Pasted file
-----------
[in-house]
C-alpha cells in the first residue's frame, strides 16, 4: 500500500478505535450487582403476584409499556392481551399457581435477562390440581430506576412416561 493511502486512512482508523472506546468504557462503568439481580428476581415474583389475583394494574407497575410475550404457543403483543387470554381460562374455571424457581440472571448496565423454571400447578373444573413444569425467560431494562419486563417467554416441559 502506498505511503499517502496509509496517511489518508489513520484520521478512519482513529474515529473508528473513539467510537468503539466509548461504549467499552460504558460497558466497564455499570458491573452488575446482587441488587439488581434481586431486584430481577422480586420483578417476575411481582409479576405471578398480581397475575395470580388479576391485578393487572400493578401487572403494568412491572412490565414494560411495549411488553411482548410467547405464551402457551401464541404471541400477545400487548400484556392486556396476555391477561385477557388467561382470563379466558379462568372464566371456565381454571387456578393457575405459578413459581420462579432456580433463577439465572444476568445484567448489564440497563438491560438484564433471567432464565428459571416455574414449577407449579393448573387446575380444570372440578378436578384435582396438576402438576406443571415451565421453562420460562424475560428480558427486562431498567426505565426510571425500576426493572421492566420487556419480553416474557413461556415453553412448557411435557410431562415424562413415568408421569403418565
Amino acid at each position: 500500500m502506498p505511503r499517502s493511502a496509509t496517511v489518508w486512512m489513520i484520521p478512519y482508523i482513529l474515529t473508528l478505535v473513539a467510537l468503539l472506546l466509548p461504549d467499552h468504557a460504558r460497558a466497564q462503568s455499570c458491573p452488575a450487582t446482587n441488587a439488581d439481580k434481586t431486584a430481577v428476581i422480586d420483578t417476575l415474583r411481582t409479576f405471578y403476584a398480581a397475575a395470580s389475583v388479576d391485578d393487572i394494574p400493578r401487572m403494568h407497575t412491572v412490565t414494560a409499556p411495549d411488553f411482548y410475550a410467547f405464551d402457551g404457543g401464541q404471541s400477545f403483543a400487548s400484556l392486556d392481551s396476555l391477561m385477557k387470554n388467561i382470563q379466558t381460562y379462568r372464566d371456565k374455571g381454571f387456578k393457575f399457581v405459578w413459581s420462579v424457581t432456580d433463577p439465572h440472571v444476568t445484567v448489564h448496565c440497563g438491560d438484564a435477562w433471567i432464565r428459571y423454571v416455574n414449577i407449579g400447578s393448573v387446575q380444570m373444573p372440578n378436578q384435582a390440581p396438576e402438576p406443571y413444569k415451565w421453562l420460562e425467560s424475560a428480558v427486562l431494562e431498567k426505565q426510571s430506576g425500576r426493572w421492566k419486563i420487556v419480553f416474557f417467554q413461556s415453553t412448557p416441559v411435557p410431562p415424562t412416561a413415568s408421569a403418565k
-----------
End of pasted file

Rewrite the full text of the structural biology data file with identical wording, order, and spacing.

[in-house]
C-alpha cells in the first residue's frame, strides 16, 4: 500500500478505535450487582403476584409499556392481551399457581435477562390440581430506576412416561 493511502486512512482508523472506546468504557462503568439481580428476581415474583389475583394494574407497575410475550404457543403483543387470554381460562374455571424457581440472571448496565423454571400447578373444573413444569425467560431494562419486563417467554416441559 502506498505511503499517502496509509496517511489518508489513520484520521478512519482513529474515529473508528473513539467510537468503539466509548461504549467499552460504558460497558466497564455499570458491573452488575446482587441488587439488581434481586431486584430481577422480586420483578417476575411481582409479576405471578398480581397475575395470580388479576391485578393487572400493578401487572403494568412491572412490565414494560411495549411488553411482548410467547405464551402457551401464541404471541400477545400487548400484556392486556396476555391477561385477557388467561382470563379466558379462568372464566371456565381454571387456578393457575405459578413459581420462579432456580433463577439465572444476568445484567448489564440497563438491560438484564433471567432464565428459571416455574414449577407449579393448573387446575380444570372440578378436578384435582396438576402438576406443571415451565421453562420460562424475560428480558427486562431498567426505565426510571425500576426493572421492566420487556419480553416474557413461556415453553412448557411435557410431562415424562413415568408421569403418565
Amino acid at each position: 500500500m502506498p505511503r499517502s493511502a496509509t496517511v489518508w486512512m489513520i484520521p478512519y482508523i482513529l474515529t473508528l478505535v473513539a467510537l468503539l472506546l466509548p461504549d467499552h468504557a460504558r460497558a466497564q462503568s455499570c458491573p452488575a450487582t446482587n441488587a439488581d439481580k434481586t431486584a430481577v428476581i422480586d420483578t417476575l415474583r411481582t409479576f405471578y403476584a398480581a397475575a395470580s389475583v388479576d391485578d393487572i394494574p400493578r401487572m403494568h407497575t412491572v412490565t414494560a409499556p411495549d411488553f411482548y410475550a410467547f405464551d402457551g404457543g401464541q404471541s400477545f403483543a400487548s400484556l392486556d392481551s396476555l391477561m385477557k387470554n388467561i382470563q379466558t381460562y379462568r372464566d371456565k374455571g381454571f387456578k393457575f399457581v405459578w413459581s420462579v424457581t432456580d433463577p439465572h440472571v444476568t445484567v448489564h448496565c440497563g438491560d438484564a435477562w433471567i432464565r428459571y423454571v416455574n414449577i407449579g400447578s393448573v387446575q380444570m373444573p372440578n378436578q384435582a390440581p396438576e402438576p406443571y413444569k415451565w421453562l420460562e425467560s424475560a428480558v427486562l431494562e431498567k426505565q426510571s430506576g425500576r426493572w421492566k419486563i420487556v419480553f416474557f417467554q413461556s415453553t412448557p416441559v411435557p410431562p415424562t412416561a413415568s408421569a403418565k